Voters Don't Like Cutting Corporate Taxes
On Sunday, Swiss voters rejected a reduction in corporate tax rates by a 59 percent to 41 percent margin.
Some of the factors that drove their decision were unique to Switzerland and this particular referendum. The tax change had been forced on Swiss politicians by the European Union and the Organization for Economic Cooperation and Development, which don't like the preferential treatment the country has been giving to multinational corporations with operations there. It was a complicated proposal, and Finance Minister Ueli Maurer (of the right-leaning populist Swiss People's Party) doesn't seem to have done a great job of selling it. There were ramifications related to local-government finances that, well, I'm not going to pretend to understand.
Still, there do seem to have been some more universal factors at work. This was also a vote, as Markus Hafliger of the Zurich-based Tages-Anzeiger newspaper put it (translation mine), "against globalization, against opaque corporations, against a managerial caste perceived as out of touch with the real world."
Hafliger called this the "Trump-Effekt." That makes sense. It also highlights the political contradictions inherent in the "phenomenal" tax reform plan that President Donald Trump's top economic adviser, Gary Cohn, is currently cooking up -- a reform plan that will almost certainly include sharp cuts in corporate tax rates.
U.S. corporate tax rates are among the highest in the world. With a combined federal and state top marginal rate that averages 38.9 percent, just getting the U.S. down to the global average (weighted by gross domestic product) of 29.5 percent would require a substantial reduction. Meanwhile, the corporate tax system here is so poorly designed that, despite the high rates, the U.S. collects less in corporate taxes as a percentage of GDP than all but a handful of wealthy nations. The notion that the U.S. needs corporate tax reform, and that this reform should include a big rate cut, garners about the closest thing to unanimous support among experts as one can find in this uncertain, disputatious world. Then there's the question of who actually pays corporate taxes, with some economists arguing that, because capital is mobile and labor for the most part is not, it falls mainly on workers.
But these are all the views of the elite, the "managerial caste out of touch with the real world," the people President Trump has made so much political hay out of berating and confounding. Among nonexperts, there appear to be few subscribers in the U.S. to the notion that corporate taxes are too high:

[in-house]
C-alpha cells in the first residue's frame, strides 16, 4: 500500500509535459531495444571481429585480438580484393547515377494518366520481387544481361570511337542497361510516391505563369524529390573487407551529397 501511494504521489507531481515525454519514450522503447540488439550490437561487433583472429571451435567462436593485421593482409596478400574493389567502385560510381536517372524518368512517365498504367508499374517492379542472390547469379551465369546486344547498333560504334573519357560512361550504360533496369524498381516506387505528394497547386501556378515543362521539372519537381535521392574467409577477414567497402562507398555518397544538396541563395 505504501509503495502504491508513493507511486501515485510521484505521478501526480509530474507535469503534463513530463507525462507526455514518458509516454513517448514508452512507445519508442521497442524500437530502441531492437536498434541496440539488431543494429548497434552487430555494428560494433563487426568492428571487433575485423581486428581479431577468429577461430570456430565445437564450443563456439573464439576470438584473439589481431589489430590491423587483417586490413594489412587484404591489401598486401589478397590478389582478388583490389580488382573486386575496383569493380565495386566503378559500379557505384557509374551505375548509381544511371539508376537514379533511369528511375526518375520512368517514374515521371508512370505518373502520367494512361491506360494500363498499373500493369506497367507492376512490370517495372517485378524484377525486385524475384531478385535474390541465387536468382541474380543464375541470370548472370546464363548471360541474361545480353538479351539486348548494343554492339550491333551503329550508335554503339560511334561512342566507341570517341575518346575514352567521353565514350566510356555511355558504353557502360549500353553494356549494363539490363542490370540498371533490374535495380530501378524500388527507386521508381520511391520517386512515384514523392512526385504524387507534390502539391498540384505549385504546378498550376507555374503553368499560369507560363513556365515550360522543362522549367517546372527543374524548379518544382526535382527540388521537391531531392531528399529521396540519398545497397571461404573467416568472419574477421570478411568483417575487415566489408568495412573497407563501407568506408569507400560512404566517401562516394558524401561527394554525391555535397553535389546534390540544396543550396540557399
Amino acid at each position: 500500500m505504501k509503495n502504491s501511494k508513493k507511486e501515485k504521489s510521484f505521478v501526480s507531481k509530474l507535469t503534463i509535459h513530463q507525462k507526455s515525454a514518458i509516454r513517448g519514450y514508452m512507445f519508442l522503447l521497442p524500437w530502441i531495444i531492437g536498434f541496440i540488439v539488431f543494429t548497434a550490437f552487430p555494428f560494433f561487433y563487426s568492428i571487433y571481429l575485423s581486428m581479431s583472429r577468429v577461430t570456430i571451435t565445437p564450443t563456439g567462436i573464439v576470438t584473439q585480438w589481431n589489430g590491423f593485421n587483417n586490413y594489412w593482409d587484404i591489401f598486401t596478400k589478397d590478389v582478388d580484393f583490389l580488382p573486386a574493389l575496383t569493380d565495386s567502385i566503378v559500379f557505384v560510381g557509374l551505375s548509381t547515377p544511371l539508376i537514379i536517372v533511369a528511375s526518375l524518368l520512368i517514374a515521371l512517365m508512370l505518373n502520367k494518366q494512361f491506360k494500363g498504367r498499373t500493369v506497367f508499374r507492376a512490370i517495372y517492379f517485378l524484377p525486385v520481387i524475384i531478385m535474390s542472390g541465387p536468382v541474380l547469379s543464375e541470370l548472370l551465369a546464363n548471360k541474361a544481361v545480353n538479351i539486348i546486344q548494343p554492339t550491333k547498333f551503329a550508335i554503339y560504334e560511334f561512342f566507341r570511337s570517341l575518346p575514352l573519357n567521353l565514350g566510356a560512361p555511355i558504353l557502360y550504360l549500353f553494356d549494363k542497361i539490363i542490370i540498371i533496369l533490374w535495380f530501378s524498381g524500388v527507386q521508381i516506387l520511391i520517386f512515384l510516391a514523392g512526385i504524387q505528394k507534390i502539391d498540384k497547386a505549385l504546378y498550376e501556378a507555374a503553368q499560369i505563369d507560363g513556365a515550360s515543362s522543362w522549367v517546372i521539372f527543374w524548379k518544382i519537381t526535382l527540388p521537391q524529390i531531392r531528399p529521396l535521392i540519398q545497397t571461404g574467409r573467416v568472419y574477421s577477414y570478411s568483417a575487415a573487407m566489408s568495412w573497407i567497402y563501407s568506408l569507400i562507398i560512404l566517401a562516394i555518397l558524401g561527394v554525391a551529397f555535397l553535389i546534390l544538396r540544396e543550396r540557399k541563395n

Only 39 percent of Trump voters believe corporate taxes should be cut, compared with 22 percent of the general public.
Now, unlike in Switzerland, a U.S. corporate tax reform wouldn't be subject to a direct voter referendum. Also, a corporate tax reform plan that cut rates wouldn't necessarily reduce the amount of taxes paid by corporations -- although good luck explaining that when you're running for re-election.
The overall message here for elected officials would seem to be: Tread warily when cutting corporate tax rates. Sure enough, elected officials in the U.S. have tread quite warily since rates topped out in the early 1950s. Since then there have been several small reductions in the top marginal corporate rate, but only one big one:
That big cut, to 34 percent from 46 percent, was a result of the blockbuster Tax Reform Act of 1986, the product of an unlikely alliance of Treasury Department bureaucrats, Republican Representative Jack Kemp and Democratic Senator Bill Bradley, with halfhearted but nonetheless quite helpful nudges here and there from President Ronald Reagan. There's a wonderful book about the whole process, "Showdown at Gucci Gulch" by Jeffrey Birnbaum and Alan Murray, that makes clear just how improbable it all was.
Gary Cohn -- until recently the president of Goldman Sachs Group Inc. -- and a bevy of congressional Republicans, business leaders and tax wonks seem to believe that the time has come for another improbable tax-reform triumph. Maybe they're right. Maybe the fact that they have Donald Trump in person to help them combat the Trump-Effekt will prove a blessing. Still, it isn't going to be easy, and there could be some unwelcome political aftereffects. Just ask the Swiss.
Both because most proposals for corporate tax reform include various attempts at base broadening and loophole tightening, and also because of the possibility (probably remote, but worth mentioning) that the U.S. corporate tax rate is on the wrong side of the Laffer curve.
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